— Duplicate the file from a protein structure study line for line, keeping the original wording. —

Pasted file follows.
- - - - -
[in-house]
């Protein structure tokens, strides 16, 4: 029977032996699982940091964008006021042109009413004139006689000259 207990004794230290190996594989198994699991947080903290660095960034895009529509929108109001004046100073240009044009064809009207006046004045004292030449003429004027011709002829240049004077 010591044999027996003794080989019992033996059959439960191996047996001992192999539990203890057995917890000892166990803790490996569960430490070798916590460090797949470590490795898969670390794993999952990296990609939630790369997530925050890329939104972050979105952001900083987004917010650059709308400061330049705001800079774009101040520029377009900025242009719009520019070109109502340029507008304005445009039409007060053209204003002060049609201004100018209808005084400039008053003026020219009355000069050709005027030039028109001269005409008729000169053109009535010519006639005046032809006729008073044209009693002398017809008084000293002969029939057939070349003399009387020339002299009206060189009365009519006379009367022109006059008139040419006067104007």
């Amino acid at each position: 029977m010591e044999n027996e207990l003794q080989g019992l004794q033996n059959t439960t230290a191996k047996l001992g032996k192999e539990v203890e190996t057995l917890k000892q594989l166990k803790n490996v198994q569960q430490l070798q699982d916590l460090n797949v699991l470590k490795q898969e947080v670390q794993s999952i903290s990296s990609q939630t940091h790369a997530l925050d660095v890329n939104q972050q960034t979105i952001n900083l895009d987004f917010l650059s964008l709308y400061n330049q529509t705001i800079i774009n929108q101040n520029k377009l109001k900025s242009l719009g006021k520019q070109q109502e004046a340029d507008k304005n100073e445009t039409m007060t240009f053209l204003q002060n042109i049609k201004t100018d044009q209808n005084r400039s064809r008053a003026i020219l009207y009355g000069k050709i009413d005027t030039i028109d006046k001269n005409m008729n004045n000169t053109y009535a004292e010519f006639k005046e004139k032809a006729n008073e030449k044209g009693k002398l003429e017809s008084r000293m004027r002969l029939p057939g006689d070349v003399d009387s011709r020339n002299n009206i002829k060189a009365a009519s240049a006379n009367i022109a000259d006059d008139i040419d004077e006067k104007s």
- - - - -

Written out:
[in-house]
């Protein structure tokens, strides 16, 4: 029977032996699982940091964008006021042109009413004139006689000259 207990004794230290190996594989198994699991947080903290660095960034895009529509929108109001004046100073240009044009064809009207006046004045004292030449003429004027011709002829240049004077 010591044999027996003794080989019992033996059959439960191996047996001992192999539990203890057995917890000892166990803790490996569960430490070798916590460090797949470590490795898969670390794993999952990296990609939630790369997530925050890329939104972050979105952001900083987004917010650059709308400061330049705001800079774009101040520029377009900025242009719009520019070109109502340029507008304005445009039409007060053209204003002060049609201004100018209808005084400039008053003026020219009355000069050709005027030039028109001269005409008729000169053109009535010519006639005046032809006729008073044209009693002398017809008084000293002969029939057939070349003399009387020339002299009206060189009365009519006379009367022109006059008139040419006067104007």
């Amino acid at each position: 029977m010591e044999n027996e207990l003794q080989g019992l004794q033996n059959t439960t230290a191996k047996l001992g032996k192999e539990v203890e190996t057995l917890k000892q594989l166990k803790n490996v198994q569960q430490l070798q699982d916590l460090n797949v699991l470590k490795q898969e947080v670390q794993s999952i903290s990296s990609q939630t940091h790369a997530l925050d660095v890329n939104q972050q960034t979105i952001n900083l895009d987004f917010l650059s964008l709308y400061n330049q529509t705001i800079i774009n929108q101040n520029k377009l109001k900025s242009l719009g006021k520019q070109q109502e004046a340029d507008k304005n100073e445009t039409m007060t240009f053209l204003q002060n042109i049609k201004t100018d044009q209808n005084r400039s064809r008053a003026i020219l009207y009355g000069k050709i009413d005027t030039i028109d006046k001269n005409m008729n004045n000169t053109y009535a004292e010519f006639k005046e004139k032809a006729n008073e030449k044209g009693k002398l003429e017809s008084r000293m004027r002969l029939p057939g006689d070349v003399d009387s011709r020339n002299n009206i002829k060189a009365a009519s240049a006379n009367i022109a000259d006059d008139i040419d004077e006067k104007s």